2018-19 EPL Match Day 1 Preview — Newcastle United vs. Tottenham Hotspur

(Writer’s Note: This preview can be seen in a text-only format at STATS Hosted Solutions site. I am adding edits, projected starting lineups, odds-related picks and a final score prediction for the match in this blog.)

With three straight top-three finishes, a new stadium, and their star player signed to a new long-term contract, the future is bright at Tottenham Hotspur.

Yet a lack of reinforcements from the transfer window could loom large early as Spurs open their season for the second straight year at St James’ Park on Saturday against a Newcastle United squad again embroiled in self-inflicted turmoil.


Tottenham (23-8-7 in 2017-18) had 12 players take part in the World Cup this summer, third-most in the top flight behind Manchester City (16) and Chelsea (14). Three Lilywhites – Kieran Trippier, Dele Alli and Harry Kane – were full-time starters for England while Eric Dier and Danny Rose made multiple starts as they reached the semifinals.

Additionally, goalkeeper Hugo Lloris backstopped France to their second World Cup title while centre backs Toby Alderweireld and Jan Vertonghen along with midfielder Mousa Dembele claimed third place with Belgium, who beat England twice. Christian Eriksen (Denmark) and Davinson Sanchez (Colombia) both progressed to the round of 16, with Sanchez losing to his English teammates.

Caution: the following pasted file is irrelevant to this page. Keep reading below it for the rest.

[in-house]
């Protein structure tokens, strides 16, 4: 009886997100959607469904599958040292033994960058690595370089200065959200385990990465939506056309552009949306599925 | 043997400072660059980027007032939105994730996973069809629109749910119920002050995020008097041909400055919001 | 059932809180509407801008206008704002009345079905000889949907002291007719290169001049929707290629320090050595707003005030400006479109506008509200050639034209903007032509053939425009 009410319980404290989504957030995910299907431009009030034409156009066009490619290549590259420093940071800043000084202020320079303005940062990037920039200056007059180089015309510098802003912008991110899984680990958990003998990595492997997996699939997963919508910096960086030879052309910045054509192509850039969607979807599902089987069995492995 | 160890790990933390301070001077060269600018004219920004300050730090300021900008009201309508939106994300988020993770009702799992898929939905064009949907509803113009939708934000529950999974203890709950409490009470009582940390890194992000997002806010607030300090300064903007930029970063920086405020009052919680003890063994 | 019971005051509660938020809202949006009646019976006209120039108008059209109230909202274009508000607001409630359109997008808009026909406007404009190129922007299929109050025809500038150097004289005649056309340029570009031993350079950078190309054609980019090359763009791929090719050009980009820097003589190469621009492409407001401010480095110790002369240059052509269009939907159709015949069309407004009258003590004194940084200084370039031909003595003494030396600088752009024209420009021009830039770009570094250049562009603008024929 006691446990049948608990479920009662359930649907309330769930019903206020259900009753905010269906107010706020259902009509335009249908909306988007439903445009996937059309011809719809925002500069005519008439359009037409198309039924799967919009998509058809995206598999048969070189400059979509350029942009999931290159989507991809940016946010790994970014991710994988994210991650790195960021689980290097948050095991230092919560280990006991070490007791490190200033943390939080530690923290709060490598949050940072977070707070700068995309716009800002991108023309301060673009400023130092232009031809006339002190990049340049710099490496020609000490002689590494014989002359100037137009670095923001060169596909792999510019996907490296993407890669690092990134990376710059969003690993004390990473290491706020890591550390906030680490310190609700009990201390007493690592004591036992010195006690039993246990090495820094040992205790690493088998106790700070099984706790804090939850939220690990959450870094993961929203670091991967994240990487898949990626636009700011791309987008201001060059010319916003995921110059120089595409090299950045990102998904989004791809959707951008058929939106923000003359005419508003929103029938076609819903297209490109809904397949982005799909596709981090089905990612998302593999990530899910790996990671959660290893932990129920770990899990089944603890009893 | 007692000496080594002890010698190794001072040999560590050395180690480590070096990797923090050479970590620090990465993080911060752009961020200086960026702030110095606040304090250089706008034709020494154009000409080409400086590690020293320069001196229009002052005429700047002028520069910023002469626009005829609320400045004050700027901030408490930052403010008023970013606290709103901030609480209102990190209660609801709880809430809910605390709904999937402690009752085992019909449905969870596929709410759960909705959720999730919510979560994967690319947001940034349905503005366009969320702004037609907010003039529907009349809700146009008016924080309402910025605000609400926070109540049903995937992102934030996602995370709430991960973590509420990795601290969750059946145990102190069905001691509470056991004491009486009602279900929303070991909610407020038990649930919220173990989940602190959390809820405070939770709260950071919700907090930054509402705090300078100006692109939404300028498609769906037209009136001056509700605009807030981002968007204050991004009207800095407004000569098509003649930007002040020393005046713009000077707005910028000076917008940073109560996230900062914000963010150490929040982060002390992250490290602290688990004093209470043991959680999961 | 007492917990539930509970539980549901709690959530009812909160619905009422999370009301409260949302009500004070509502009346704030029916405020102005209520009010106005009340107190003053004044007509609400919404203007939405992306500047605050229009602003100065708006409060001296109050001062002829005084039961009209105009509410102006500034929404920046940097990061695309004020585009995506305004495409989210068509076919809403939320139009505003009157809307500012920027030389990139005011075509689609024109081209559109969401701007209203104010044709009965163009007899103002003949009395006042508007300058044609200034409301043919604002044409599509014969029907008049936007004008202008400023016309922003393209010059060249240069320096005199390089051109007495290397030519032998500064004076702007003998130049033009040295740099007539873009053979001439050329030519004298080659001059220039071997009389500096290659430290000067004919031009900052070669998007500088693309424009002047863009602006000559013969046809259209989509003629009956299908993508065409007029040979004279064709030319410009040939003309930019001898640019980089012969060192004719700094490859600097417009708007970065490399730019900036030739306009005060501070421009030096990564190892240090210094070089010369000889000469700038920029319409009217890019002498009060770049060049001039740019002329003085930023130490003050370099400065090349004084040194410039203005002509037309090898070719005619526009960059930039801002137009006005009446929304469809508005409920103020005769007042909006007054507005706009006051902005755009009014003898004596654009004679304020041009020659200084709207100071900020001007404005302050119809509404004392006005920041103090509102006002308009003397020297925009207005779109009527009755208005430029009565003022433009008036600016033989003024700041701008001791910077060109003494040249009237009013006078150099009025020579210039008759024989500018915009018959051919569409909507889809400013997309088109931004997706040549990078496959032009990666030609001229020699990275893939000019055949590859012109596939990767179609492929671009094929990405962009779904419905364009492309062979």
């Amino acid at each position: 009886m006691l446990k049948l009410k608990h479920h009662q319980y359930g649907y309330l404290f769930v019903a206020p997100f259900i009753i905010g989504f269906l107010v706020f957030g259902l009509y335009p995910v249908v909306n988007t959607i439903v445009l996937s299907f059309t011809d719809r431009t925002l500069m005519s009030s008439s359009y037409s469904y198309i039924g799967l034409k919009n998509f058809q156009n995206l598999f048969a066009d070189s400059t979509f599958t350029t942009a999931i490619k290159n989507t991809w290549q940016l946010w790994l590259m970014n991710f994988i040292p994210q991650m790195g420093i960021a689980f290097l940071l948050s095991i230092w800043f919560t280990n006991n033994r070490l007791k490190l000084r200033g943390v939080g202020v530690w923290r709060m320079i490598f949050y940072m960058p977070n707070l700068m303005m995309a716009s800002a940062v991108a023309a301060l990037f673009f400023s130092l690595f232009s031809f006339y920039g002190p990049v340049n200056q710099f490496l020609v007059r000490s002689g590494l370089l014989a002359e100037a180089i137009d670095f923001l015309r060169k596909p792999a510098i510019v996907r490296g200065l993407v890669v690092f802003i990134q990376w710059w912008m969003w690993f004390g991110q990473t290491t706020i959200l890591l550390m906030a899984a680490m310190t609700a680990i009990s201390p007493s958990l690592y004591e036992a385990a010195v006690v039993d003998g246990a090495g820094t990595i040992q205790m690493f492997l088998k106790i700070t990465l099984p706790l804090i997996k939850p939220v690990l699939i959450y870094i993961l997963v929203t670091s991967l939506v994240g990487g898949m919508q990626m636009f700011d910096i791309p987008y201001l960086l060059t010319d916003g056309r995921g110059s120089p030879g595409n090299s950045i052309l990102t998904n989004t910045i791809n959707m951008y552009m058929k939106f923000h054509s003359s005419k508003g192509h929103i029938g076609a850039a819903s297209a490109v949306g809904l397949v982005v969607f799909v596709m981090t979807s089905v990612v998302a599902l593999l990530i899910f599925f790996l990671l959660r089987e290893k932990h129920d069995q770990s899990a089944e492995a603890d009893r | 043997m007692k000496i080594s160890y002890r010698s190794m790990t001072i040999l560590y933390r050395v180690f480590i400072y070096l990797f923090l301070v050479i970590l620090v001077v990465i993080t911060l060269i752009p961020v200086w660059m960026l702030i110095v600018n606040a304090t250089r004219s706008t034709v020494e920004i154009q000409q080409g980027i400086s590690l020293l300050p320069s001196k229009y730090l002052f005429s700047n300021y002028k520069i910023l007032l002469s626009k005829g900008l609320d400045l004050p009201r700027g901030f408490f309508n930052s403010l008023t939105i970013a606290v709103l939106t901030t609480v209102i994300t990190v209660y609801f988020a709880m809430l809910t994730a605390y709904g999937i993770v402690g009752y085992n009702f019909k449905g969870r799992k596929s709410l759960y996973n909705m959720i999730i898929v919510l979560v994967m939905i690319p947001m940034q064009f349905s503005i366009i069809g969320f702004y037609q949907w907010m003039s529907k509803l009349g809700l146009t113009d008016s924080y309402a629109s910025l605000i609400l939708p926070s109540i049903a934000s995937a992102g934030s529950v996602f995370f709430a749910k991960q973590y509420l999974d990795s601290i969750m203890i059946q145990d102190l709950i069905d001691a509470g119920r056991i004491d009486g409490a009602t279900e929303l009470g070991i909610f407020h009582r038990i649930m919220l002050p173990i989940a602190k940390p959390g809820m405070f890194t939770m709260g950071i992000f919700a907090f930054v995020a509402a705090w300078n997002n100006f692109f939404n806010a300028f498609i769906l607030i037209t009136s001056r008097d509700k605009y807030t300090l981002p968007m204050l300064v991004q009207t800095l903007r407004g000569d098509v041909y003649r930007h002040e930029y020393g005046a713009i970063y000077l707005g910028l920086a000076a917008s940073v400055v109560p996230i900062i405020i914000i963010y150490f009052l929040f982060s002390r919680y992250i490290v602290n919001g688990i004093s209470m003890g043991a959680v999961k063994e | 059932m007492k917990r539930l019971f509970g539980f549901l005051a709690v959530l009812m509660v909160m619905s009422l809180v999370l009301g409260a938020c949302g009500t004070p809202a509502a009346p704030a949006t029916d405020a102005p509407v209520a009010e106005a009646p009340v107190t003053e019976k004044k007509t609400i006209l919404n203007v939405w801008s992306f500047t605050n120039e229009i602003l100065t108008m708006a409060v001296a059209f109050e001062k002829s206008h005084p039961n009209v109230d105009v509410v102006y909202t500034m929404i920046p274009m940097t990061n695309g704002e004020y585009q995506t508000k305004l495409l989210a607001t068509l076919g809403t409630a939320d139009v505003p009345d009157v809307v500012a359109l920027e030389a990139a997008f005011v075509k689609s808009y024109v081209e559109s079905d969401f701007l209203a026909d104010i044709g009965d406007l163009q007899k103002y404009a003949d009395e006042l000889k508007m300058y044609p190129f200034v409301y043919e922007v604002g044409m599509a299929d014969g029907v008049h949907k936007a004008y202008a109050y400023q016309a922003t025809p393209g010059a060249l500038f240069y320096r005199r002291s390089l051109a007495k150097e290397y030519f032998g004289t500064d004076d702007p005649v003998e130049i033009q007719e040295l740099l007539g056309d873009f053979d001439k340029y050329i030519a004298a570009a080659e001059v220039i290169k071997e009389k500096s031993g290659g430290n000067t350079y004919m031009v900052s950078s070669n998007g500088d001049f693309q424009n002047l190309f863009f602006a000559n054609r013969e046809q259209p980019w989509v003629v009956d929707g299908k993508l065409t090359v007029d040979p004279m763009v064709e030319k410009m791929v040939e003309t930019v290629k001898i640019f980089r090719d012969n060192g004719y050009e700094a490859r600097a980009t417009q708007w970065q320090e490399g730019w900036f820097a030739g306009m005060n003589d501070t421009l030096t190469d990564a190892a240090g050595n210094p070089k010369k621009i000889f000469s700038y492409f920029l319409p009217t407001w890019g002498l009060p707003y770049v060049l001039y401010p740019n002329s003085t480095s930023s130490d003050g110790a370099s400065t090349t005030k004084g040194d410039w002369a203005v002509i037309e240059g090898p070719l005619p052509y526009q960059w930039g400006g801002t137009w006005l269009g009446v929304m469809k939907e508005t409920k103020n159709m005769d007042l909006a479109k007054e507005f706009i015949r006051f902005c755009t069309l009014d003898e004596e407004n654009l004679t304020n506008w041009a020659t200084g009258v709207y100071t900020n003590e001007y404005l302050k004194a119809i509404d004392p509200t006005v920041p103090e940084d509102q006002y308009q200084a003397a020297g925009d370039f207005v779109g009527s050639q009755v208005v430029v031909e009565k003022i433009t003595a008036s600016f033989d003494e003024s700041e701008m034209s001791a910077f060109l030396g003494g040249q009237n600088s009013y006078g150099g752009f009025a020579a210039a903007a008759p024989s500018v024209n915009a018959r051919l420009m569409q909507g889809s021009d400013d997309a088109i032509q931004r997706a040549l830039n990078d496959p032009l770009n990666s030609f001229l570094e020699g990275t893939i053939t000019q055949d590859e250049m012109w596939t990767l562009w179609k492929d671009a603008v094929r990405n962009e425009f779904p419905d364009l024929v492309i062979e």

Heung-min Son was the only Spurs player not to reach the knockout round, but his South Korea side sprung one of the biggest upsets in Russia by defeating 2014 champion Germany.

All these players are just returning to camp and coupled with dual-track responsibilities domestically and in Champions League, chairman Daniel Levy was curiously inactive as Spurs made zero personnel moves coming or going in the summer window. Levy made a late charge at Aston Villa midfielder Jack Grealish but was rebuffed by the Championship side as his £25 million offer was deemed insufficient by new ownership.

Levy, however, blew apart his carefully built wage scale for Kane, the Golden Boot winner in Russia with six goals as he signed a new six-year deal in June worth a reported £90 million only 11 months after putting pen to paper on his previous contract.

This new deal, worth £200,000 per week, recognizes the value of the 25-year-old striker who scored 79 goals in the last two seasons in all competitions, narrowly missed winning a third straight Premier League Golden Boot last spring, and is the face of English football as talisman of the Three Lions.

The other big contract was signing manager Mauricio Pochettino to a five-year extension worth over £40 million through 2023 in May, tying together the fates of star player and gaffer.